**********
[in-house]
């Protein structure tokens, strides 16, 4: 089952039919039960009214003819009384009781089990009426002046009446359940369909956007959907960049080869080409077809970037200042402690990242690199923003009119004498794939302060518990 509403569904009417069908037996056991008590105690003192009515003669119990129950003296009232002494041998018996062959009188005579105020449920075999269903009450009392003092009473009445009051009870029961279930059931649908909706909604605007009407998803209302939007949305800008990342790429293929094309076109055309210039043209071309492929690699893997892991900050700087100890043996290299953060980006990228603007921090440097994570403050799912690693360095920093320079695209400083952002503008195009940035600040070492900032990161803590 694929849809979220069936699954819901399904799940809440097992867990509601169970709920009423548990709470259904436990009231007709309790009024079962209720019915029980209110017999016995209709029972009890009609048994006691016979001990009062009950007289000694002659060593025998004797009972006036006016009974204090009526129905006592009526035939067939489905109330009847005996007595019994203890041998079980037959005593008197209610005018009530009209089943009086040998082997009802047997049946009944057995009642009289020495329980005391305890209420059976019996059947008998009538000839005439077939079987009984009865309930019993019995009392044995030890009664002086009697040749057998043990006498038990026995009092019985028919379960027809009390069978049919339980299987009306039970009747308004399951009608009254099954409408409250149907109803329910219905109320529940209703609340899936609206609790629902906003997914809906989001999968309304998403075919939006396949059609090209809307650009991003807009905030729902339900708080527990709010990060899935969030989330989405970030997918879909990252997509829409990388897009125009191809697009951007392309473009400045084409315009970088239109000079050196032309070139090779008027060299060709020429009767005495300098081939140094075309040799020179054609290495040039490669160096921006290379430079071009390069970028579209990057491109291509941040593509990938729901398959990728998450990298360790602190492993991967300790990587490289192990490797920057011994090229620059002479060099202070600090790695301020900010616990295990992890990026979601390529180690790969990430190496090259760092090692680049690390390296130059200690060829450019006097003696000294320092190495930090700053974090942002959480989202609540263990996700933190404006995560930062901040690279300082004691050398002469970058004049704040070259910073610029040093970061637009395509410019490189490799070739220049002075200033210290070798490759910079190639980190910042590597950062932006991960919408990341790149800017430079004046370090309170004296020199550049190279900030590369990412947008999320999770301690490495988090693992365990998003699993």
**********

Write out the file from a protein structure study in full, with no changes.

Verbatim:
[in-house]
């Protein structure tokens, strides 16, 4: 089952039919039960009214003819009384009781089990009426002046009446359940369909956007959907960049080869080409077809970037200042402690990242690199923003009119004498794939302060518990 509403569904009417069908037996056991008590105690003192009515003669119990129950003296009232002494041998018996062959009188005579105020449920075999269903009450009392003092009473009445009051009870029961279930059931649908909706909604605007009407998803209302939007949305800008990342790429293929094309076109055309210039043209071309492929690699893997892991900050700087100890043996290299953060980006990228603007921090440097994570403050799912690693360095920093320079695209400083952002503008195009940035600040070492900032990161803590 694929849809979220069936699954819901399904799940809440097992867990509601169970709920009423548990709470259904436990009231007709309790009024079962209720019915029980209110017999016995209709029972009890009609048994006691016979001990009062009950007289000694002659060593025998004797009972006036006016009974204090009526129905006592009526035939067939489905109330009847005996007595019994203890041998079980037959005593008197209610005018009530009209089943009086040998082997009802047997049946009944057995009642009289020495329980005391305890209420059976019996059947008998009538000839005439077939079987009984009865309930019993019995009392044995030890009664002086009697040749057998043990006498038990026995009092019985028919379960027809009390069978049919339980299987009306039970009747308004399951009608009254099954409408409250149907109803329910219905109320529940209703609340899936609206609790629902906003997914809906989001999968309304998403075919939006396949059609090209809307650009991003807009905030729902339900708080527990709010990060899935969030989330989405970030997918879909990252997509829409990388897009125009191809697009951007392309473009400045084409315009970088239109000079050196032309070139090779008027060299060709020429009767005495300098081939140094075309040799020179054609290495040039490669160096921006290379430079071009390069970028579209990057491109291509941040593509990938729901398959990728998450990298360790602190492993991967300790990587490289192990490797920057011994090229620059002479060099202070600090790695301020900010616990295990992890990026979601390529180690790969990430190496090259760092090692680049690390390296130059200690060829450019006097003696000294320092190495930090700053974090942002959480989202609540263990996700933190404006995560930062901040690279300082004691050398002469970058004049704040070259910073610029040093970061637009395509410019490189490799070739220049002075200033210290070798490759910079190639980190910042590597950062932006991960919408990341790149800017430079004046370090309170004296020199550049190279900030590369990412947008999320999770301690490495988090693992365990998003699993």